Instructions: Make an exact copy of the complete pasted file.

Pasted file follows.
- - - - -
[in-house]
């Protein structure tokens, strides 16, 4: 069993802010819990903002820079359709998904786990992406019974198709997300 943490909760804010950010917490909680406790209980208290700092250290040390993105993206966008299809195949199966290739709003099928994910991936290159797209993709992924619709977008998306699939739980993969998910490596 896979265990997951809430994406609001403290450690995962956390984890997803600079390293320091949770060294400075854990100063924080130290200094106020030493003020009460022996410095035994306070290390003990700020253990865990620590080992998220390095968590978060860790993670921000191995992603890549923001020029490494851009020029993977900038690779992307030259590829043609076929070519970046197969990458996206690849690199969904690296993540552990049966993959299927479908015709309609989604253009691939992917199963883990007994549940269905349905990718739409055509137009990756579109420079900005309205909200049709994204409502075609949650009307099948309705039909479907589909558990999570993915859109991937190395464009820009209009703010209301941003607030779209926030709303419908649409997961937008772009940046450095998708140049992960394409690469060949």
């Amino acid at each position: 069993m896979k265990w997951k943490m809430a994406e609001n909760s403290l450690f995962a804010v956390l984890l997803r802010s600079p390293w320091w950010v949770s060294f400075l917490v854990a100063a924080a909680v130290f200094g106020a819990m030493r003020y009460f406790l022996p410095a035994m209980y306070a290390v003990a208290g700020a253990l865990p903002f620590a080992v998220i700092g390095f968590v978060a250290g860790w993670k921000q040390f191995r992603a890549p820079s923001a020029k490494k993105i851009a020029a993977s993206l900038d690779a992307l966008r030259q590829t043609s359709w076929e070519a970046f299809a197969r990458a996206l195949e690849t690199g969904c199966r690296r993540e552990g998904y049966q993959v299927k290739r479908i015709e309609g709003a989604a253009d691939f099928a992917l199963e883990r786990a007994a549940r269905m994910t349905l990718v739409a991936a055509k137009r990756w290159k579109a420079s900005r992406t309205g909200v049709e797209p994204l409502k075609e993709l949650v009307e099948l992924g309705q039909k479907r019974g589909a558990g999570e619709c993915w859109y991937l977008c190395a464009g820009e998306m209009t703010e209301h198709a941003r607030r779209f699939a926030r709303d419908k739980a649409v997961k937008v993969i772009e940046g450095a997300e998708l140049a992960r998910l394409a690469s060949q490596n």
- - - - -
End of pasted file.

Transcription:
[in-house]
């Protein structure tokens, strides 16, 4: 069993802010819990903002820079359709998904786990992406019974198709997300 943490909760804010950010917490909680406790209980208290700092250290040390993105993206966008299809195949199966290739709003099928994910991936290159797209993709992924619709977008998306699939739980993969998910490596 896979265990997951809430994406609001403290450690995962956390984890997803600079390293320091949770060294400075854990100063924080130290200094106020030493003020009460022996410095035994306070290390003990700020253990865990620590080992998220390095968590978060860790993670921000191995992603890549923001020029490494851009020029993977900038690779992307030259590829043609076929070519970046197969990458996206690849690199969904690296993540552990049966993959299927479908015709309609989604253009691939992917199963883990007994549940269905349905990718739409055509137009990756579109420079900005309205909200049709994204409502075609949650009307099948309705039909479907589909558990999570993915859109991937190395464009820009209009703010209301941003607030779209926030709303419908649409997961937008772009940046450095998708140049992960394409690469060949």
């Amino acid at each position: 069993m896979k265990w997951k943490m809430a994406e609001n909760s403290l450690f995962a804010v956390l984890l997803r802010s600079p390293w320091w950010v949770s060294f400075l917490v854990a100063a924080a909680v130290f200094g106020a819990m030493r003020y009460f406790l022996p410095a035994m209980y306070a290390v003990a208290g700020a253990l865990p903002f620590a080992v998220i700092g390095f968590v978060a250290g860790w993670k921000q040390f191995r992603a890549p820079s923001a020029k490494k993105i851009a020029a993977s993206l900038d690779a992307l966008r030259q590829t043609s359709w076929e070519a970046f299809a197969r990458a996206l195949e690849t690199g969904c199966r690296r993540e552990g998904y049966q993959v299927k290739r479908i015709e309609g709003a989604a253009d691939f099928a992917l199963e883990r786990a007994a549940r269905m994910t349905l990718v739409a991936a055509k137009r990756w290159k579109a420079s900005r992406t309205g909200v049709e797209p994204l409502k075609e993709l949650v009307e099948l992924g309705q039909k479907r019974g589909a558990g999570e619709c993915w859109y991937l977008c190395a464009g820009e998306m209009t703010e209301h198709a941003r607030r779209f699939a926030r709303d419908k739980a649409v997961k937008v993969i772009e940046g450095a997300e998708l140049a992960r998910l394409a690469s060949q490596n």